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Warner Home Video presents
"May I remind you, Miss Vanessi, the name of this piece is The Taming of the Shrew, not He Who Gets Slapped."
DVD ReviewAfter much success on Broadway during the 1930s, Cole Porter hit a serious dry spell during the 1940s, with a series of ruinous stage disappointments not to mention seriously poor health. That all changed in 1949 with the rebirth of his career when he took part in an adaptation of Shakespeare's Taming of the Shrew. The result, Kiss Me Kate, was a huge hit and an enduring crowd-pleasing favorite ever since. The modernized battle of the sexes came to the screen in grand style in 1953.
In a humorously self-referential prologue, Cole Porter (Ron Randell) is working with hammy Fred Graham (Howard Keel) to stage a musical revival of Shakespeare's comedy. Graham is determined to have his ex-wife, Lilli Vanessi (Kathryn Grayson) costar opposite him as the shrewish Katharine. At first grudging, Lilli insists once she learns that the part otherwise will go to the ditzy ingenue Lois Lane (Ann Miller), who is paying Fred altogether too much attention to suit Lilli. The tension between the two exes first expresses itself in a stirring of their affections and then erupts into open warfare when Lilli learns that a bouquet she thought was for her was actually intended for Lois. The last two thirds of the picture concern the chaotic staging of the play as Lilli attempts to torpedo the show. A subplot involving a forged IOU to the mob, enforced by a pair of inept gangsters, Lippy (Keenan Wynn) and Slug (James Whitmore). Throughout, the stormy relationship of Kate and Petruchio is paralleled by Fred and Lilli, though often in surprising manner.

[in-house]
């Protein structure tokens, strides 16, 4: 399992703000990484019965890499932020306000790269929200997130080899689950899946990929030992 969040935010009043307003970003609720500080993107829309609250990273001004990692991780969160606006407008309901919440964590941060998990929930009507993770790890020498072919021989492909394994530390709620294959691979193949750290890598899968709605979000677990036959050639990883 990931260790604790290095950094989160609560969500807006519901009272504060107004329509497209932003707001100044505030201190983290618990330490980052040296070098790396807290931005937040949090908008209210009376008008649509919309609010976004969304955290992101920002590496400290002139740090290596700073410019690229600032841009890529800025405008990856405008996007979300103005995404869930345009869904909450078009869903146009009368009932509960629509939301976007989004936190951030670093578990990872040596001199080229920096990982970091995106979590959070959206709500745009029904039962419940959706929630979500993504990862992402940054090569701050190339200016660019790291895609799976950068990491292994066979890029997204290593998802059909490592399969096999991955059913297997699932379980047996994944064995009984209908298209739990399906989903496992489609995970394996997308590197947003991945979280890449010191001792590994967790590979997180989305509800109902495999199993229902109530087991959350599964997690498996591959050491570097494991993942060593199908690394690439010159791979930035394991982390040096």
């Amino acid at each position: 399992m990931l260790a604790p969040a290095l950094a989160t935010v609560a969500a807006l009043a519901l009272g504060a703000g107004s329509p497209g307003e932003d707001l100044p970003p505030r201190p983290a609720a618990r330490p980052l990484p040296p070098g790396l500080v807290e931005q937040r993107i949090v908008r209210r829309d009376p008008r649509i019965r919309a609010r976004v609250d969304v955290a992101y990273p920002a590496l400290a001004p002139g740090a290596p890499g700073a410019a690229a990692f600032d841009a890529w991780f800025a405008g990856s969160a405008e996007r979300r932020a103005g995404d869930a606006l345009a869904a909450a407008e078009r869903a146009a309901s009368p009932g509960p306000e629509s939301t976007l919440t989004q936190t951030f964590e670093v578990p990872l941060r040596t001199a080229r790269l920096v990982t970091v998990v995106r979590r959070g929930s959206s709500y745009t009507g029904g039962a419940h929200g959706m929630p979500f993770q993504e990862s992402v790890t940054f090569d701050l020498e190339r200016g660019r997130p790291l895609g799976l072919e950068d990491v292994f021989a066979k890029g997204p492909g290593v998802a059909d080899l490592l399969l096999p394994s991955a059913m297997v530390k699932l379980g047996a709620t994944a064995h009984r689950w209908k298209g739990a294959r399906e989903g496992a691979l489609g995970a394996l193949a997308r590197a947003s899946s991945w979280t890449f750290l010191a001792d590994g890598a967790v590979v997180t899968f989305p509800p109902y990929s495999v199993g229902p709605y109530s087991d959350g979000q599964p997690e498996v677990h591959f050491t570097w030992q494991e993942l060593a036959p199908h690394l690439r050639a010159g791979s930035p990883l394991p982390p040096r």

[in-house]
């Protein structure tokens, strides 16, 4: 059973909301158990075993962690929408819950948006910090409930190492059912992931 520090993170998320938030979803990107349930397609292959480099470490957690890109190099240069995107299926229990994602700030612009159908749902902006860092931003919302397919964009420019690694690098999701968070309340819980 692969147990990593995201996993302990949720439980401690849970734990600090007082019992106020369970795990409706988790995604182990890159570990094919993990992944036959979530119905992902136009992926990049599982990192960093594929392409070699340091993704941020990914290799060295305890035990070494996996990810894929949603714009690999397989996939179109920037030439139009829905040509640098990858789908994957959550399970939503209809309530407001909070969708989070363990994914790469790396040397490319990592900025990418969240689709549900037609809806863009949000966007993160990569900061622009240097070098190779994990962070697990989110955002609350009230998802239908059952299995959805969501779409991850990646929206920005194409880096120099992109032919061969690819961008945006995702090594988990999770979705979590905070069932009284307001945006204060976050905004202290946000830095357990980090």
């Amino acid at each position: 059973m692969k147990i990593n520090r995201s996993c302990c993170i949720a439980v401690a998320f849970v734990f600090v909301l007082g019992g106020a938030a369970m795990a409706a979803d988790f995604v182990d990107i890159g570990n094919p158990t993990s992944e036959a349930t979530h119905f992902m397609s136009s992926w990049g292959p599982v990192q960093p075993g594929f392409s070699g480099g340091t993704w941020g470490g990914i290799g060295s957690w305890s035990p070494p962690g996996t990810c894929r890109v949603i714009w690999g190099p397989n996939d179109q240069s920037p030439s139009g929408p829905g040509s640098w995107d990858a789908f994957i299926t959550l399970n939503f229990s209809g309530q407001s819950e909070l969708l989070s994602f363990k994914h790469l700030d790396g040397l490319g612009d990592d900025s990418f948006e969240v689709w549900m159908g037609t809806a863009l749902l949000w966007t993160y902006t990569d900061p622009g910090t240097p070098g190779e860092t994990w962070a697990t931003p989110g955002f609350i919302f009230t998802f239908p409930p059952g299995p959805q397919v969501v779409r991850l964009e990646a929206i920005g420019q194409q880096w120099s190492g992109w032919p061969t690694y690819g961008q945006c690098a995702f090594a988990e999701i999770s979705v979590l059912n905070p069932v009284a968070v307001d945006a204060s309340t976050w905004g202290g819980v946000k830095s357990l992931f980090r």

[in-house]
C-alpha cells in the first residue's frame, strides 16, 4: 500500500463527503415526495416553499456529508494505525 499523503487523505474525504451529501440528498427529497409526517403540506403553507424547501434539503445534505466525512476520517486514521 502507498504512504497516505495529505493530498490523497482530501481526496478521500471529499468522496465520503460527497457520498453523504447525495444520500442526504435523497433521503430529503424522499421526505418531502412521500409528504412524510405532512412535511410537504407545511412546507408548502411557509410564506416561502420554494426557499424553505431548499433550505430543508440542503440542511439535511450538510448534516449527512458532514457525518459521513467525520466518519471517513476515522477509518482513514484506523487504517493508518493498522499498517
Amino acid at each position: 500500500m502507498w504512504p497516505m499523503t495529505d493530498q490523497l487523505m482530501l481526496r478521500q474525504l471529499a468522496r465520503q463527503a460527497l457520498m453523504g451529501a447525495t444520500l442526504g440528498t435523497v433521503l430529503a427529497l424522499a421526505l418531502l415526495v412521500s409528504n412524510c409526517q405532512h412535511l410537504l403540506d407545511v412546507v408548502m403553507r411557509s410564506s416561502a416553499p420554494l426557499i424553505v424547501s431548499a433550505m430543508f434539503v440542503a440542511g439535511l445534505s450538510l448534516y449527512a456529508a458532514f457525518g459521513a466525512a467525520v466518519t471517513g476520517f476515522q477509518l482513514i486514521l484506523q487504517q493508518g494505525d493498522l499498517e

Porter's fifteen tunes are nearly all memorable and catchy here, presenting a fine return to form for him. Oddly enough, the film version deletes one of the best-known songs from the stage version, the rousing Another Op'nin', Another Show, though it's still occasionally heard in the background arrangements. Particularly memorable is the saucy Brush Up Your Shakespeare, performed by Wynn and Whitmore, neither of whom exactly qualifies as a song and dance man. The dancing, choreographed by Hermes Pan, is striking and vigorous throughout, and a young Bob Fosse performs on film for the first time the unique style that has come to characterize much of Broadway dance to this day. Ann Miller's scorching striptease number Too Darn Hot is also memorable, and must have been especially so in the original 3D.
For Kiss Me Kate was on the cusp of two different fads, only one of which stuck. It was one of the few significant pictures shot in 3D, and the dance sequences often feature kicks and leaps out at the audience (not to mention provocative movements from the shapely Miss Miller). The presentation here is sadly only 2D, making many of Miller's dance moves seem pointless. There are also the usual quota of folks throwing things at the audience to remind them that they're in the 3D experience. The other fad, more successful, was widescreen presentation. MGM shot this picture so that it could be exhibited at any ratio from Academy 1.37:1 to 1.78:1. As will be seen in the video discussion, this has some more negative consequences.